Sunday, June 26, 2011


Yesterday we left Squirrel Cove which had become less crowded but was still a pretty busy place and trolled our way around Redonda Island.  Once again we failed to deplete the BC fishery at all. 

Before starting our unsuccessful fishing expedition we made a brief stop in Refuge Cove.  Judging by the age of the buildings around the bay it was an early supply depot for the Desolation Sound area.  Its now owned by some kind of a co-operative made up of local property owners but it was pretty quiet yesterday.  The store manager was extremely happy to see us there buying his overpriced groceries.  Maintaining grocery stock in a place like that would be a thankless job – I expect he throws out 1 part of produce for every 2 or 3 that he sells.  His produce was fresh but the selection was limited and it was all bloody expensive so we bought as little as we thought we could get away with.  Our goal will be to hit Comox or Pender Harbour with no fresh produce left onboard.  Which side of the strait we end up on will be entirely weather dependent.  So far the winter (southeast) winds have been relentless.  If that continues we’ll likely end up on the mainland side of the strait.  There’s a lot of open water to the SE if you leave from Comox; if you leave from Vancouver the crossing is relatively short to Active Pass.  Either way we’ll get bounced around a bit but for a much shorter time if we leave from Vancouver.

Refuge Cove is also home to Dave’s garbage barge which is exactly what it sounds like.  Up here you can’t just drop off garbage when you tie up to a dock because it costs them money to get rid of garbage in these more isolated places.  I suppose if you spent the night on the dock they might (or might not) take your garbage but for sure when you tie up to go grocery shopping you don’t get to leave anything behind.  That’s where Dave comes in.  He’s pretty ragged looking and likely smells really bad but we didn’t stop long enough for that to matter.  We sidled up close to his barge, he flopped his bare feet over close to the edge and when we got close enough he took our bag of garbage.  Marilyn handed over 5 bux and we were on our way.  We had a “big” bag which should have een $10 but ours wasn’t very full so we got rid of it for $5.  As we were leaving I’m sure Dave was sorting through our garbage looking for recyclable cans but he would have been disappointed because those get stomped on and put in a cat litter pail to wait for SNSYC’s recycling bin.  They use the funds to support their junior sailing program.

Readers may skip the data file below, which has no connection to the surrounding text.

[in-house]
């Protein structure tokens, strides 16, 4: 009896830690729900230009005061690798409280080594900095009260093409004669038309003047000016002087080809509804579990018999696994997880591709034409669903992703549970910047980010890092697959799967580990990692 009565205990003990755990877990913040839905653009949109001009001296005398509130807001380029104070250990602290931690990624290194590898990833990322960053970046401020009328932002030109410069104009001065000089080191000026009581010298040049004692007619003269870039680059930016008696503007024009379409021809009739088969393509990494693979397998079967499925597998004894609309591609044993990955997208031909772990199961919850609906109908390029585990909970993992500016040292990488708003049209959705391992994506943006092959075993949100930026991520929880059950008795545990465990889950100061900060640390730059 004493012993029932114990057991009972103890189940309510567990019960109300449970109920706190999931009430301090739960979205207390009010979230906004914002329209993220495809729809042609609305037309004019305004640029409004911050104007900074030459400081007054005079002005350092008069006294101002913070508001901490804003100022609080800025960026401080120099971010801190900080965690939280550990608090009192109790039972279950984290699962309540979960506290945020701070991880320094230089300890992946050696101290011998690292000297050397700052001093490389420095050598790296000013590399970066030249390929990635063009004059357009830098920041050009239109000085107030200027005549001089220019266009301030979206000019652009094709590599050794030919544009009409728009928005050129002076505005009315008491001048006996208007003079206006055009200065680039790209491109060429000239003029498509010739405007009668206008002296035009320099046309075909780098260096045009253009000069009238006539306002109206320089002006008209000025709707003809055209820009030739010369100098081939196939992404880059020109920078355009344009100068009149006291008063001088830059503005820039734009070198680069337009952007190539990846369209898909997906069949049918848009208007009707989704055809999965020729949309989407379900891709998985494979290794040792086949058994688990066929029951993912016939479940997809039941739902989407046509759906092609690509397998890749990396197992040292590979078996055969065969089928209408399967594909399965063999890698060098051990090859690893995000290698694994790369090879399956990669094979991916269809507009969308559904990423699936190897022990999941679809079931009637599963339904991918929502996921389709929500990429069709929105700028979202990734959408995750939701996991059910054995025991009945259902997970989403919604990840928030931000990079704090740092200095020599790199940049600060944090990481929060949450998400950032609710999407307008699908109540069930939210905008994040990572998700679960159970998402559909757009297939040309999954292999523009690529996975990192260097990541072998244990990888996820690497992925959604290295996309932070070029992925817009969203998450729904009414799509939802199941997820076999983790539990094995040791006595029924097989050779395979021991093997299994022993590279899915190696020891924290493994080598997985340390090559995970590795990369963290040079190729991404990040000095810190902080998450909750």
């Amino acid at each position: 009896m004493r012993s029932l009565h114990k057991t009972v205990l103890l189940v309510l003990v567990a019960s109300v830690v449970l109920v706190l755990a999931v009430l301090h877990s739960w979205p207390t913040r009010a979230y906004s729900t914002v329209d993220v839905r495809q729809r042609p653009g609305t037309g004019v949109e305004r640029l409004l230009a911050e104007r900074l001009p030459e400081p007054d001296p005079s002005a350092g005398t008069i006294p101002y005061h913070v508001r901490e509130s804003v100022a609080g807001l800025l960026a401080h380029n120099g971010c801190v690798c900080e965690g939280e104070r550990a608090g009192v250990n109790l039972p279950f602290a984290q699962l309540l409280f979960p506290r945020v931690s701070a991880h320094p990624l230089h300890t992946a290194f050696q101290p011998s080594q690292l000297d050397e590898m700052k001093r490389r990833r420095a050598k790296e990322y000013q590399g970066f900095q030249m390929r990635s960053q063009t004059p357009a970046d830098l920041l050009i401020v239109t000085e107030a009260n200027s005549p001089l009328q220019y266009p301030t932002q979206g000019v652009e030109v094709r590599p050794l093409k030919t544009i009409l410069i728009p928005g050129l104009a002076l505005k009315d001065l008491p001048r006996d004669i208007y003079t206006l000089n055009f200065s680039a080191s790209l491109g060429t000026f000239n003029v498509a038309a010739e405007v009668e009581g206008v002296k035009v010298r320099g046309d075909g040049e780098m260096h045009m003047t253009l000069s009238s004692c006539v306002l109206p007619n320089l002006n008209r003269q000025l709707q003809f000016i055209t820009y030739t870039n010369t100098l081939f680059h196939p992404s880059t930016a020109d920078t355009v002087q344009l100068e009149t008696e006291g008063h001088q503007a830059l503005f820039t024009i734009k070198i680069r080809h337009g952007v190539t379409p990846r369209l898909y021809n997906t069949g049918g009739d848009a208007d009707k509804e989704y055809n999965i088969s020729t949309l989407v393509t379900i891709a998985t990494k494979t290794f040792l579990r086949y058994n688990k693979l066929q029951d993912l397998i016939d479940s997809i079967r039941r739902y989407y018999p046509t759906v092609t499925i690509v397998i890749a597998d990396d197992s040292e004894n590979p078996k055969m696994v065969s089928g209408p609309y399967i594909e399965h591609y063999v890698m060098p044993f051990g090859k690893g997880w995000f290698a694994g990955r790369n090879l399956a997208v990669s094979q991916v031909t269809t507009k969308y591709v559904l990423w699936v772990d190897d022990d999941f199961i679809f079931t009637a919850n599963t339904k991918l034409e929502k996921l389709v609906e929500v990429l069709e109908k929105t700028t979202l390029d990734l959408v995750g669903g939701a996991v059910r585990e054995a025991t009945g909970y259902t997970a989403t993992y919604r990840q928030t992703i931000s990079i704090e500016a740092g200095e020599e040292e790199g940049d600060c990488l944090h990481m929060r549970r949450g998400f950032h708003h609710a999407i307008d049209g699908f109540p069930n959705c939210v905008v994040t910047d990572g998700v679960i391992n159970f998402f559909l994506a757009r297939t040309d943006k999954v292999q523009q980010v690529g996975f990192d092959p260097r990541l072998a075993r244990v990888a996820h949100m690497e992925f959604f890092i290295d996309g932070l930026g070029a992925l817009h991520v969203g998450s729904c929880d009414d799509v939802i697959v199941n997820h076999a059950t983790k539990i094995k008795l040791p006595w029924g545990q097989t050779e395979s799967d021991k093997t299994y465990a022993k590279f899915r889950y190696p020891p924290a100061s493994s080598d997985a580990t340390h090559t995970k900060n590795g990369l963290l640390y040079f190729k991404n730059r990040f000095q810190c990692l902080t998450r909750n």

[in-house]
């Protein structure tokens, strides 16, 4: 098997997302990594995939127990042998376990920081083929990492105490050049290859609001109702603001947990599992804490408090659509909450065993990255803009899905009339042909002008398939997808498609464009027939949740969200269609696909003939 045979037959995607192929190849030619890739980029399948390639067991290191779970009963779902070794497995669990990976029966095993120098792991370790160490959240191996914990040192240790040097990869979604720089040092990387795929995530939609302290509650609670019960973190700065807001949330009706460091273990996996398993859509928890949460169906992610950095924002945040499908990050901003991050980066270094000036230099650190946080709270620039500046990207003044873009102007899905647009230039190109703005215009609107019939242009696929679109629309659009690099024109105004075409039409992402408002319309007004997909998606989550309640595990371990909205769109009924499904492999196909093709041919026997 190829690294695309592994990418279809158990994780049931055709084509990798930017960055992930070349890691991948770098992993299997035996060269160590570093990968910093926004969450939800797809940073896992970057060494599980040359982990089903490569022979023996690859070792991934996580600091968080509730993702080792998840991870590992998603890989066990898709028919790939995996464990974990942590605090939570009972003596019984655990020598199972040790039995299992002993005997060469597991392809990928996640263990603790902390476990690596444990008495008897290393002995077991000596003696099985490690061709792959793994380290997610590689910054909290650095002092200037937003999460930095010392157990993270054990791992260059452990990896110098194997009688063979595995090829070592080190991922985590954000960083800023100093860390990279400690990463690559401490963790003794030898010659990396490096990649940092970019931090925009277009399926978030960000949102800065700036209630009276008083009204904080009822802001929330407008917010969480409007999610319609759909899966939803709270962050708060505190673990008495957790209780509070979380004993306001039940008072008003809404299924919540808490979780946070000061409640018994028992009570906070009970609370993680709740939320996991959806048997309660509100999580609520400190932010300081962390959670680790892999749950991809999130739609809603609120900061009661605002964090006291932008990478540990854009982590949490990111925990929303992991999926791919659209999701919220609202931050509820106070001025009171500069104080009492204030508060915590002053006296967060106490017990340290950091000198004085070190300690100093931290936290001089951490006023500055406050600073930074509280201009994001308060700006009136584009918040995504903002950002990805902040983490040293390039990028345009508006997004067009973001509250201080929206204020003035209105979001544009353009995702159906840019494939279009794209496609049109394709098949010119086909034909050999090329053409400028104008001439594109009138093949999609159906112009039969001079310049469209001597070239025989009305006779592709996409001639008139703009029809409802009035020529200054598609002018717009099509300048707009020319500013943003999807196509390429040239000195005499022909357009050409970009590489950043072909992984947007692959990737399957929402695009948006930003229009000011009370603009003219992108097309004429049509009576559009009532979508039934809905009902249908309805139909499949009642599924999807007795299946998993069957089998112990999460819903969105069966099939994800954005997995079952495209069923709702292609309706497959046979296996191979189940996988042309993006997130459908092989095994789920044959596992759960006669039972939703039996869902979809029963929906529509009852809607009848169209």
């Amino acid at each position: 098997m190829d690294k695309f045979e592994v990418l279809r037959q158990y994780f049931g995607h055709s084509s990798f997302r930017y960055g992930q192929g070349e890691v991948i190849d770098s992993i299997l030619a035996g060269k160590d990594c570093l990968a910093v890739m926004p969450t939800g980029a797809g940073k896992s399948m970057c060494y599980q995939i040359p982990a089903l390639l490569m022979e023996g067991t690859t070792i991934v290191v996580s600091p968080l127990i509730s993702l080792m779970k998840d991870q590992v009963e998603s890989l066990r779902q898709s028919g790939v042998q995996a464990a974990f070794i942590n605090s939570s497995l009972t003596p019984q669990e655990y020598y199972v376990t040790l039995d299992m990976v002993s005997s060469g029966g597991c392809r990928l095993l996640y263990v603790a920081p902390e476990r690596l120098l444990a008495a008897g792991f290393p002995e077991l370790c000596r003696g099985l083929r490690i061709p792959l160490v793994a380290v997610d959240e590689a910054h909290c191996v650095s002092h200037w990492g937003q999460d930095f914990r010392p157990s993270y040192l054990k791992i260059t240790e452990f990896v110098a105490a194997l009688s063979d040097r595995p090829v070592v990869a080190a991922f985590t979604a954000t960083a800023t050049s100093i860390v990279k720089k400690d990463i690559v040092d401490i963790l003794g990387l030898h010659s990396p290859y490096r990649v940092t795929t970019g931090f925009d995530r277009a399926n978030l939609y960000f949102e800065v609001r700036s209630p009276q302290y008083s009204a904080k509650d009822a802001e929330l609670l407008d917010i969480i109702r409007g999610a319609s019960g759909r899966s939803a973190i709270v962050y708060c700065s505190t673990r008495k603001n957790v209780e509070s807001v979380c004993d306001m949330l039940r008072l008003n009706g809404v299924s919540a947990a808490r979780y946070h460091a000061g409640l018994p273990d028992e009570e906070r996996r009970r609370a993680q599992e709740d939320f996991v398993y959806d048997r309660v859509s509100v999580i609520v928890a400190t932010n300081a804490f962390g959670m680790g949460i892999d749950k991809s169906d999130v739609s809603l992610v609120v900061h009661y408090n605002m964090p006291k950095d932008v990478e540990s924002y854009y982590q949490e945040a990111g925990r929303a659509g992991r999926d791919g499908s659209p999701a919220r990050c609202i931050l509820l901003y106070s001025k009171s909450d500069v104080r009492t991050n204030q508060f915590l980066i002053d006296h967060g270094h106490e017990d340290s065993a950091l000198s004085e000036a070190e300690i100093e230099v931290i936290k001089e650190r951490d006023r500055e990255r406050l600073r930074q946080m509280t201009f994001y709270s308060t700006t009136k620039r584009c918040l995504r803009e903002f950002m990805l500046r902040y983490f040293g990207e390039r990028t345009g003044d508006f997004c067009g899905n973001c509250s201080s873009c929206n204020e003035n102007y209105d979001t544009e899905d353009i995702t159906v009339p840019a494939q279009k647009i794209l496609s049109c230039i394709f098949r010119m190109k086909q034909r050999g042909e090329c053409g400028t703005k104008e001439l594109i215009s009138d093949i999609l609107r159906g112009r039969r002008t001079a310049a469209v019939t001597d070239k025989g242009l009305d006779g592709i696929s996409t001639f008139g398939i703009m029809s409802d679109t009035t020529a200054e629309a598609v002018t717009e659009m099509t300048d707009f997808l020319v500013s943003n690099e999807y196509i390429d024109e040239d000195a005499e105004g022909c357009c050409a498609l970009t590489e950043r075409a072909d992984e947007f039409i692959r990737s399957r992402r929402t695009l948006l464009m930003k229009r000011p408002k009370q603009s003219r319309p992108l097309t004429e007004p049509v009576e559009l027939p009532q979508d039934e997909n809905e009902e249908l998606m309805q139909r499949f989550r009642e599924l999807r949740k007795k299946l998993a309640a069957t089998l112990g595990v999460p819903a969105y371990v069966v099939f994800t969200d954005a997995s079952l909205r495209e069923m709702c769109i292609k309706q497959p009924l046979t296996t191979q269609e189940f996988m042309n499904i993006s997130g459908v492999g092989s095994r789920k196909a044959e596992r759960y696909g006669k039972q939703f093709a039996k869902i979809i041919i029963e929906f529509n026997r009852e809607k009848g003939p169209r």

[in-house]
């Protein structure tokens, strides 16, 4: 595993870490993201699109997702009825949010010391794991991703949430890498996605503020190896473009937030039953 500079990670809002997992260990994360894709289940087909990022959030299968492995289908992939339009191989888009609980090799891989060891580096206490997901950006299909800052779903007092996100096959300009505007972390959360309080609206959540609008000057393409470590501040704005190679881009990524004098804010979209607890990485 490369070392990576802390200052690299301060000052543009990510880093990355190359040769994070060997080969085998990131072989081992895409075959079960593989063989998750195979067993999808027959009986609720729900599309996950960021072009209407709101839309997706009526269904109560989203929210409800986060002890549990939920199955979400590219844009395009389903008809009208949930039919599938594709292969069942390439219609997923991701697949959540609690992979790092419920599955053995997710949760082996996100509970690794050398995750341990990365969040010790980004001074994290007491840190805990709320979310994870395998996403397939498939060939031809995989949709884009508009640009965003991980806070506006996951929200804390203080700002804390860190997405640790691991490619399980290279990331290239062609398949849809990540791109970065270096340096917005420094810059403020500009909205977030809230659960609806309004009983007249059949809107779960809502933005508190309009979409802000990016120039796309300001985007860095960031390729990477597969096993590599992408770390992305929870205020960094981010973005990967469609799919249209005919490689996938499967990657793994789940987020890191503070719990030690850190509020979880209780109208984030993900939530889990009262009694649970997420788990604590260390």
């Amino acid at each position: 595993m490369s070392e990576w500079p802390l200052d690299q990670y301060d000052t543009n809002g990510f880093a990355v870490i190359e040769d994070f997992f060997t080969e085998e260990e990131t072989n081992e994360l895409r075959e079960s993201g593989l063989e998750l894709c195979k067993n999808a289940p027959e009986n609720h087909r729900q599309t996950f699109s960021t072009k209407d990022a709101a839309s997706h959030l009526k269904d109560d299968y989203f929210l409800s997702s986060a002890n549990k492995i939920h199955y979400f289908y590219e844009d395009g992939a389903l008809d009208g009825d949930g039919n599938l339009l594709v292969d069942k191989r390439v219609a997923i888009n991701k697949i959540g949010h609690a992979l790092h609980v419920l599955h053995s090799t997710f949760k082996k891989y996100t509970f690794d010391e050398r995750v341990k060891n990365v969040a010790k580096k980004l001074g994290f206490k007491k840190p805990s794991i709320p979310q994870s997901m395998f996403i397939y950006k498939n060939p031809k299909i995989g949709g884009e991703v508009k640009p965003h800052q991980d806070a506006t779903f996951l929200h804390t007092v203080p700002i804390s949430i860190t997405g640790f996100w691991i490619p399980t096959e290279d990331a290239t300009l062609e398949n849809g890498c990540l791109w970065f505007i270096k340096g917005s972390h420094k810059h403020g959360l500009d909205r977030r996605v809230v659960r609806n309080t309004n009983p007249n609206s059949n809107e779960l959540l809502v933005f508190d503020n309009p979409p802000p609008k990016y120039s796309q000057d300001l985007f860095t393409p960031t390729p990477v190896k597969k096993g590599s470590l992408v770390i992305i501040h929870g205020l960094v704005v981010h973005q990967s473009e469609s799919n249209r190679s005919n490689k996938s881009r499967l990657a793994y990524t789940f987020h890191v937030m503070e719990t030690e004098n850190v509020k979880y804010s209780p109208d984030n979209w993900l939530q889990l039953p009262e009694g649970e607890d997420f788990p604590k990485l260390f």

After we gave up on fishing we slogged on through the rain to Elworthy Island.  I had scoped out several potential anchorages ahead of time but Elworthy was my first choice.  It was also the last one we came to so we checked out a couple before we got there just in case it was full or not to our liking.  As it was it turned out to be a delightful little spot.  We ended up stern tied to the island in a narrow (maybe 300 yards at its widest spot) channel with 2 sailboats.  It was absolutely pissing rain by the time we got anchored but we got a brief respite that let us get a stern tie rigged and it was still pouring this morning.  We had decided we wouldn’t move in the rain but in the late morning the clouds broke a bit and we ended up pulling the anchor and having lunch under a bit of sunshine.

We only had about 4 miles to go to get to our current location but the timing of our arrival was critical.  The entrance to Roscoe Bay actually dries at chart datum.  That means that at “zero” on the charts you can walk across the channel that we came in through today.  I’m looking forward to the extreme low tide early tomorrow morning so I can get a good look at the rocks we came over.  I’ve got our track saved on the GPS but I think I can go through with the dinghy at extreme low and get a track on the Garmin handheld that I will then be able to export and compare to the one we came in on.  The extreme low tomorrow is still 5 or 6 feet above chart datum so the channel shouldn’t be completely dry.

This whole chart/tide thing is part of the learning curve.  Charts in Canada are drawn to mean lowest low water levels.  In the US they are drawn to mean low water level which has the effect of making US water look deeper than Canadian water which of course it isn’t.  From a practical standpoint you just want to avoid hitting the rocks.  Intuitively it would seem that always entering on a high tide would be the safest way to accomplish that but that isn’t always true.  High tides can hide rocks just below the surface just as easily as low tides can bring you close to other deeper rocks.  In a perfect world we would scout out the channels at low tide and traverse them at high tide but that opportunity doesn’t always present itself.  We’re going to spend a couple of nights here so I’m going to make a point of doing exactly that and then save the results for the next trip.  And I’ll use the results on the way out, all the while listening to the shallow alarm on the depth sounder going beeeeeep, beeeeeep, beeeeeep, beeeeeeep …………….

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